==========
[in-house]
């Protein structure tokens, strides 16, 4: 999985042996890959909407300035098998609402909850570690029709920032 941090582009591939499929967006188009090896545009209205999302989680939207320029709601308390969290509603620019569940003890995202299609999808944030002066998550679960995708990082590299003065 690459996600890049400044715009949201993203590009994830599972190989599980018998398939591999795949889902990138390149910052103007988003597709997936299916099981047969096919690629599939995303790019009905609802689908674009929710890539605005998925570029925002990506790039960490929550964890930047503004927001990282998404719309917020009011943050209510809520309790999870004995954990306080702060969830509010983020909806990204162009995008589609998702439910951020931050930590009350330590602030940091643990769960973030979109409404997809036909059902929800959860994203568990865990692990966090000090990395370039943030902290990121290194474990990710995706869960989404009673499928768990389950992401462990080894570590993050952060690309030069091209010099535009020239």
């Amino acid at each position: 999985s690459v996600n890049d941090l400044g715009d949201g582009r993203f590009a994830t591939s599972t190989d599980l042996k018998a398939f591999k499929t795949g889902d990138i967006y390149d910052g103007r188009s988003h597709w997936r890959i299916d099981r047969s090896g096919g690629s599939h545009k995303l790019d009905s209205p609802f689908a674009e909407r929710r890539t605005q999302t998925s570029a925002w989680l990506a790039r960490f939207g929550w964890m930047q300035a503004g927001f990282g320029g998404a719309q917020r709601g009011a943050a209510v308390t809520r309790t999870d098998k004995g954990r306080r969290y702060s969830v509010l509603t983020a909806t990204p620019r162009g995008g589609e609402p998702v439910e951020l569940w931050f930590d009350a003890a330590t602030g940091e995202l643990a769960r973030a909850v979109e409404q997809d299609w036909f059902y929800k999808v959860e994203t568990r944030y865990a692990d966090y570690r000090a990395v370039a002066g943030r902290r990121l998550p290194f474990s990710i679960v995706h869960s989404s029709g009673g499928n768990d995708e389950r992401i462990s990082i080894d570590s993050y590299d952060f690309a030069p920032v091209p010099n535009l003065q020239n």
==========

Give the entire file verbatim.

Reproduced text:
[in-house]
């Protein structure tokens, strides 16, 4: 999985042996890959909407300035098998609402909850570690029709920032 941090582009591939499929967006188009090896545009209205999302989680939207320029709601308390969290509603620019569940003890995202299609999808944030002066998550679960995708990082590299003065 690459996600890049400044715009949201993203590009994830599972190989599980018998398939591999795949889902990138390149910052103007988003597709997936299916099981047969096919690629599939995303790019009905609802689908674009929710890539605005998925570029925002990506790039960490929550964890930047503004927001990282998404719309917020009011943050209510809520309790999870004995954990306080702060969830509010983020909806990204162009995008589609998702439910951020931050930590009350330590602030940091643990769960973030979109409404997809036909059902929800959860994203568990865990692990966090000090990395370039943030902290990121290194474990990710995706869960989404009673499928768990389950992401462990080894570590993050952060690309030069091209010099535009020239």
């Amino acid at each position: 999985s690459v996600n890049d941090l400044g715009d949201g582009r993203f590009a994830t591939s599972t190989d599980l042996k018998a398939f591999k499929t795949g889902d990138i967006y390149d910052g103007r188009s988003h597709w997936r890959i299916d099981r047969s090896g096919g690629s599939h545009k995303l790019d009905s209205p609802f689908a674009e909407r929710r890539t605005q999302t998925s570029a925002w989680l990506a790039r960490f939207g929550w964890m930047q300035a503004g927001f990282g320029g998404a719309q917020r709601g009011a943050a209510v308390t809520r309790t999870d098998k004995g954990r306080r969290y702060s969830v509010l509603t983020a909806t990204p620019r162009g995008g589609e609402p998702v439910e951020l569940w931050f930590d009350a003890a330590t602030g940091e995202l643990a769960r973030a909850v979109e409404q997809d299609w036909f059902y929800k999808v959860e994203t568990r944030y865990a692990d966090y570690r000090a990395v370039a002066g943030r902290r990121l998550p290194f474990s990710i679960v995706h869960s989404s029709g009673g499928n768990d995708e389950r992401i462990s990082i080894d570590s993050y590299d952060f690309a030069p920032v091209p010099n535009l003065q020239n």